Recapping 2012 Part 7 of 7

 
2012 TimelineWell here it is, the end, the last day of 2012, and this is my last post looking back at the year. My next post will be looking forward. It’s important to know and understand the past but that’s only so you can plan your future. Going into 2013 I thought this post would be a good reminder that every decision you make has consequences so the sooner you make good decisions the better off you’ll be. Looking ahead means projecting several outcomes from each decision and deciding which is the most likely and which will serve you best. Here’s to taking the right combination of paths in 2013!

Action and Reaction

Early in our school lives we all learn about Issac Newton and his apple mishap that led to his theory of gravity. Well Newton also had some laws of motion and his third law of motion loosely states that for every action there is an equal and opposite reaction. Welcome to world of consequences. For every choice you make there is a choice (or several) that you did not make and every decision leads to a result, good or bad.

Consequences start at a young age. Things you have control over but often don’t have the maturity to appreciate, like the importance of good grades, for example. Once we move on to the next level in life we choose our major in college or career in life, and we would do well to choose wisely. How many people are willing to go into debt for an education that may not provide the means to easily pay back that debt? That one decision will have ripple effects throughout life.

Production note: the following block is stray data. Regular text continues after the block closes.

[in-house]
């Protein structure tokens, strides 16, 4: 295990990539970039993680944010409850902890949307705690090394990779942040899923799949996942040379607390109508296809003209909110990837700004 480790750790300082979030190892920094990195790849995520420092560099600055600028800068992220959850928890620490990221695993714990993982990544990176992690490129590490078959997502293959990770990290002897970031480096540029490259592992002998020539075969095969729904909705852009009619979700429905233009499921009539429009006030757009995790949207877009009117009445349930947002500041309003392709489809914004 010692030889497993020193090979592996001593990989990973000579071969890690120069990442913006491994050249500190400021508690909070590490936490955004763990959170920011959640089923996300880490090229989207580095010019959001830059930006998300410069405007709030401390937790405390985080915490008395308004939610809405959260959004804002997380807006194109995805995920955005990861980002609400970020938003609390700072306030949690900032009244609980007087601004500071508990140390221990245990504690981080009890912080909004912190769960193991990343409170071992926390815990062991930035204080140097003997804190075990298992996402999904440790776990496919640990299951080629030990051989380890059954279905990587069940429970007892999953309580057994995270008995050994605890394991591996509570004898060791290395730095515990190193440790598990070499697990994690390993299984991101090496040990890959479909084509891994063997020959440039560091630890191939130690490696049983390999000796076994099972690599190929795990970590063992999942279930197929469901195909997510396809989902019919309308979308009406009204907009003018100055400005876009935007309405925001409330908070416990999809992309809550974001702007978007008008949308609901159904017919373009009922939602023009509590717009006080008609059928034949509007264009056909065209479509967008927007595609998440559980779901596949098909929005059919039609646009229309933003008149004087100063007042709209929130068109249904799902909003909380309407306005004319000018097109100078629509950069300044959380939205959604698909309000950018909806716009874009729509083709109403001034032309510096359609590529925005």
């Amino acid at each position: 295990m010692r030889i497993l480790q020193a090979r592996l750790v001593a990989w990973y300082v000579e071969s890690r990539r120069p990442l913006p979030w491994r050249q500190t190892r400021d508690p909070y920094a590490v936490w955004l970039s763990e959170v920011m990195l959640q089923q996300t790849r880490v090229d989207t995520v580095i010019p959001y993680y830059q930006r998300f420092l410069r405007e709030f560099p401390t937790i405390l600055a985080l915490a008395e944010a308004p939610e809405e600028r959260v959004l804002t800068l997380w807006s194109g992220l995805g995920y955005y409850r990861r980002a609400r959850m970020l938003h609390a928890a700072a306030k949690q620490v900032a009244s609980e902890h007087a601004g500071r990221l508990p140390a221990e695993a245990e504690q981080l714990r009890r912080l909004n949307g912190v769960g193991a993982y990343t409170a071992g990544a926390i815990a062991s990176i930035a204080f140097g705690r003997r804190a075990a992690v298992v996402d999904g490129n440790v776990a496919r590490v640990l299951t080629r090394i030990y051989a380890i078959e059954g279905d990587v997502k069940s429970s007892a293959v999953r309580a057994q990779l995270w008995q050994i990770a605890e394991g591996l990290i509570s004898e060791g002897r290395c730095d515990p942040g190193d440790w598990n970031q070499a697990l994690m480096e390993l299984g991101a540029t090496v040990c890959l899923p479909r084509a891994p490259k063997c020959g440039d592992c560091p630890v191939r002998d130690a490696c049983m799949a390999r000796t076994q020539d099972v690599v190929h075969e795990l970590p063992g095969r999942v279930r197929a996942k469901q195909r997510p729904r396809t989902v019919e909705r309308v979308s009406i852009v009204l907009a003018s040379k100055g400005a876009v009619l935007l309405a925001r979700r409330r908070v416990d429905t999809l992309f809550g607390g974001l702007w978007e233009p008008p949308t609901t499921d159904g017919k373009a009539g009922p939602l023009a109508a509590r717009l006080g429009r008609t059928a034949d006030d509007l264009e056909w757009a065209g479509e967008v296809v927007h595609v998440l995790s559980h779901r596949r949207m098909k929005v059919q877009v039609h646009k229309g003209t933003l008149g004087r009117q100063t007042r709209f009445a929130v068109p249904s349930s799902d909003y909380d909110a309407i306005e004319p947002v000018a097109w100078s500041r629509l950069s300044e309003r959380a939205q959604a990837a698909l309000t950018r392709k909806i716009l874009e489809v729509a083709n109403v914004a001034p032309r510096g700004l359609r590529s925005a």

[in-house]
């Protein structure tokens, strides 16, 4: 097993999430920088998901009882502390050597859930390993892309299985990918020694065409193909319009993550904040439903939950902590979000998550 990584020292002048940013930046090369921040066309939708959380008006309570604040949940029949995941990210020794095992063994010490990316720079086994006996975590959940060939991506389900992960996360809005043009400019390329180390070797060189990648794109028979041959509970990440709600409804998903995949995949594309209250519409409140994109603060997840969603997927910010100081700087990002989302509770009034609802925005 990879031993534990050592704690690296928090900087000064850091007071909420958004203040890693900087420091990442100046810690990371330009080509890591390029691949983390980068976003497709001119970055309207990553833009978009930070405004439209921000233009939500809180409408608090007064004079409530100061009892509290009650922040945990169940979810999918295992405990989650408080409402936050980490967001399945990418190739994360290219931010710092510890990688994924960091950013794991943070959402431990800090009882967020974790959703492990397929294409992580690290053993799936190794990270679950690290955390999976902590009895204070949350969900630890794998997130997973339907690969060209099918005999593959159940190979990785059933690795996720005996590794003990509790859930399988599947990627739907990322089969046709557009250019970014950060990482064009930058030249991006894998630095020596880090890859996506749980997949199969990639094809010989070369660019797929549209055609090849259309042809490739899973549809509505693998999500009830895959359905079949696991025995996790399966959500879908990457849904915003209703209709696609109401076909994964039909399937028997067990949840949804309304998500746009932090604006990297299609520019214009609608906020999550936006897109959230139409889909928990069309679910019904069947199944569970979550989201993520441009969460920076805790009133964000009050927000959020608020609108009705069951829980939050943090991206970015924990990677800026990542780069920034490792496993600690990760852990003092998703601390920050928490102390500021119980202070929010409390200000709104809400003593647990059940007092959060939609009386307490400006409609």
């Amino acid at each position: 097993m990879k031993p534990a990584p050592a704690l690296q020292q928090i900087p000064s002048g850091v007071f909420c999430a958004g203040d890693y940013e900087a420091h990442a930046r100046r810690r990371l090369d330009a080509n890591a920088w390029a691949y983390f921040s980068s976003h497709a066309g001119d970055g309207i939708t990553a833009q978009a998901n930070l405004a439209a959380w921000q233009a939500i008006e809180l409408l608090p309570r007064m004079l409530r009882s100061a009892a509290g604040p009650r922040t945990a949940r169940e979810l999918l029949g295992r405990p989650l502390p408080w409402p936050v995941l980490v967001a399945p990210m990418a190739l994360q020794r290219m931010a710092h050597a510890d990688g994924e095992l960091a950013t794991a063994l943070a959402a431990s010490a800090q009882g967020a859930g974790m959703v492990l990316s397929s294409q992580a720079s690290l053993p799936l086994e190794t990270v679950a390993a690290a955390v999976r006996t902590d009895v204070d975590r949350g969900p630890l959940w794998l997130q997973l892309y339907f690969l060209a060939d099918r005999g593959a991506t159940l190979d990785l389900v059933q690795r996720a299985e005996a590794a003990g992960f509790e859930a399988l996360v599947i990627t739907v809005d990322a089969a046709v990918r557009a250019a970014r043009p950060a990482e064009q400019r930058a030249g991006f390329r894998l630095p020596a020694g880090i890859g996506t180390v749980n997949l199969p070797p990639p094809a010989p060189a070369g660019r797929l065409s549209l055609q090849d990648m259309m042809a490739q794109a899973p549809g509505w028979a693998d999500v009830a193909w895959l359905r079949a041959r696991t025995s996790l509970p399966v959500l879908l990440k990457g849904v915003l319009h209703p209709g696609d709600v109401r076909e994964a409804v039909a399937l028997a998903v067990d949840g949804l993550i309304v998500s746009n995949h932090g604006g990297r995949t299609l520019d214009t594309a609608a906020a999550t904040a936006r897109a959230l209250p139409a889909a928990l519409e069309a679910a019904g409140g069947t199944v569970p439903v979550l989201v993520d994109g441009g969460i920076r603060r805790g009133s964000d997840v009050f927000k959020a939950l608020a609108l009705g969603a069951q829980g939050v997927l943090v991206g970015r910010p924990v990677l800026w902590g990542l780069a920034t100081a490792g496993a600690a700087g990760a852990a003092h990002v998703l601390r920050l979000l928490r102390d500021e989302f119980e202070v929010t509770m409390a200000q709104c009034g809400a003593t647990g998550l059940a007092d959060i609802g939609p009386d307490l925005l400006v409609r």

How many people delay investing in their retirement accounts early in their working lives because they think they can’t afford it, because it will negatively affect their lifestyle? The fact is that their lifestyle will be much more adversely affected in old age if they wait too long. It’s not that they can’t afford it now, it’s that they won’t be able to afford it later.

Taking a What Next approach to decision making is to weigh as many options as feasible, and to choose carefully. Asking What Next means you have a long term outlook and understand the ramifications decisions have. In financial planning terms that means understanding the future value of a decision. Put simply, the future value of a dollar invested today at 10% interest is $1.10 one year later. The future value of not going into debt to fund your education is the ability to start saving earlier and building your retirement nest egg sooner.

I don’t have children but I think I might have spent more time talking about the consequences of that decision with Julie, than most people who do have children. I’m not sure I can think of a weightier decision than the choice to have children and yet I wonder how many people treat it with the reverence it deserves.

The everyday choices we face today will affect the life we have later. Buying a house, a car, toys, taking lavish vacations, all diminish your ability to save for the future. Whether you stay in your home for a long time or move frequently, whether you buy a new car every couple of years or hang onto it for a decade, will determine your level of success. It is a balance between now and then.